Friday, November 11, 2011

The grass, the graves and the cold mists; the essence of city life - the sublime endings of The Crime of Father Amaro

The ending, or endings, of The Crime of Father Amaro.

Near the middle of the novel, a minor character dies; Amaro is her attending priest.  Eça de Queirós uses the episode to give us a look at the genuine spiritual power of even a bad priest like Amaro.  His delivery of the last rites is a serious and meaningful responsibility, meaningful to the dying and those around her, even if Amaro himself sees the duty only as a burden, and even though he uses the incident to chase women.

The early scene foreshadows two later deaths, one where Amaro fails in his ordinary priestly duties, and another where his failure is considerably worse than ordinary.  Whatever Eça may mock, he takes death seriously enough.

This last death leads to a funeral scene, too, although a curious one, since the author mostly does not show us the funeral – he is using the limited third person for all it is worth.  We follow the funeral procession to a chapel but do not enter it; we instead join a pair of servants who take the opportunity to “wander” into a tavern and gossip.  The chapel door is a threshold Eça does not want to cross, the genuine religious service something he does not want us to see.  It exists outside of this novel.  The servants rejoin the procession for the burial, so we do get to see that.  The scene ends with the point of view leaving the servants, the camera “pulling back”:

Amen,’ came the deep voice of the sacristan and the shrill voice of the choirboy.

Amen,’ said the others in a sighing murmur that was lost amongst the cypresses, the grass, the graves and the cold mists of that sad December day. (461)

This is not Father Amaro’s ending.  We need a few pages more for him.  A “man of state and two men of religion,” Amaro one of them, accidentally meet at the foot of the statue of Camões (see wiki for photo - when visiting Lisbon, you can recreate the scene!), author of The Lusiads, hero of Portuguese culture, representative of empire and glory.  An ironic contrast might be on its way.

‘Well, just look around you!  What peace, what vigour, what prosperity!’

And he made a sweeping gesture that took in the whole of the Largo do Loreto, which, at that hour, at the close of a serene afternoon, contained the essence of city life.  Empty carriages rode slowly by; women in twos tottered past, wearing false hair and high heels and displaying the anaemic pallor of a degenerate race… (470)

More: a hungover nobleman, people sprawling in “idle torpor,” pimps, an ox cart (“the symbol of an antiquated agricultural system dating back centuries”), lottery-peddling urchins.  The laying on, it is thick.  The geography of the square, and the nature of Portugal, is finally summarized as “two gloomy church façades… three pawnshop signs… four taverns.”  It’s a sublimely savage passage, worthy of one of Victor Hugo’s great explosions.  In the last words of the novel, our bad priest and his worse superiors congratulate themselves, under the gaze of their great poet, for the marvelous achievements of their civilization, the very thing that the reader of the novel has spent the previous 470 pages watching them destroy.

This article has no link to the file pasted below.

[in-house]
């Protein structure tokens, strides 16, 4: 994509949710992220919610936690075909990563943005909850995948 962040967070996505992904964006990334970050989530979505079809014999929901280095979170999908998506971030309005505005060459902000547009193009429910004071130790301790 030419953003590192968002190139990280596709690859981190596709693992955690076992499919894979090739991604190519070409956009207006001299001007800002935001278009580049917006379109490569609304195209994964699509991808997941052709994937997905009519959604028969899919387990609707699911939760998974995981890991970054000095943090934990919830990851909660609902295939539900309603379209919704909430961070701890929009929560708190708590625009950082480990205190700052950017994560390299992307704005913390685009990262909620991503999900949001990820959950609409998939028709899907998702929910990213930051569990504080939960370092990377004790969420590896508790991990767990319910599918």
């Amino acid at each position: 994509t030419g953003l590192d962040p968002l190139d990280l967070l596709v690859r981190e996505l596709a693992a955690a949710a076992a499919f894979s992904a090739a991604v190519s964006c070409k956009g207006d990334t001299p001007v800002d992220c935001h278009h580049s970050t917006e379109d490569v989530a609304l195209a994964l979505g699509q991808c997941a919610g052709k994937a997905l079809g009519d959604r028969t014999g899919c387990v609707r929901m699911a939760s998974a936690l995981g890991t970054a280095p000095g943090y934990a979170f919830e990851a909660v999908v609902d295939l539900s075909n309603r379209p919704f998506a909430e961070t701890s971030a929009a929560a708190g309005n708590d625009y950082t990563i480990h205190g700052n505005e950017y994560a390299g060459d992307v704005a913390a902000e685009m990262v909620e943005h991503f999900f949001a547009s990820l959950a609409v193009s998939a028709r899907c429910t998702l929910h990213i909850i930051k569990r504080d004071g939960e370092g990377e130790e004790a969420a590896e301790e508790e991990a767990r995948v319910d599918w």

1. EdQ is so good about describing places (I'm hoping to post something about this soon now that you've compelled me to re-read "The Maias" in its entirety). I know that square with the Camões statue - yet how many regrets that I didn't know the roles played by so many Lisbon locations in EdQ's work - aside from the few I could recall from "The Maias" - when I visited...

  2. The strangest thing about what you say is that he wrote his novels away from Portugal. Cosuin Basilio in Havana, The Maias in Bristol, and so on. His memory for place, or imaginative ability to recreate it, was astounding.

    I know what you mean by the links to real places - they should have plaques. "On this spot..."

  3. The gender imbalance at the end is very powerful. I'm not sure that EdQ intended it to be viewed as a gender thing, perhaps more simply a power thing. But Amelia's pitiful death is in such contrast to Amaro's self-congratulation in Lisbon. If this is a bildungsroman, all he's learned is how to have his cake and eat it, now that he's mixing with the married women of the city. And yet I was very struck by the comment you left on my post, that Amaro has lost his spirituality, his ethical humanity. Whereas Amelia undergoes something sacred in her burial.

    It really is a brilliant ending that encompasses so much ambivalence whilst being so powerfully drawn.

  4. Wonderful comment. Nothing to add but appreciation.

  5. Outch! Eça is general very critical of Portuguese society (a national sport) and has made no excuses about feeling more French than Portuguese. There's this famous quote by him that goes (my own translation):

    “My novels, deep down, are French, just like I am, in almost everything, French – except in a certain sincere vein of lyric sadness, which is a Portuguese trait, a depraved taste for fado music, and a well-deserved love of cod with onions!”

  6. If anything, I feel I have harped too much on Eça's debt or links to French literature. But they are part of his project, central to his ideas.

    He does seem to mellow a bit with age. The Illustrious House of Ramires is the least French of his novels so far, and it is also more gently critical of Portuguese society.

    I enjoyed your Hidden Gems posts a lot, by the way.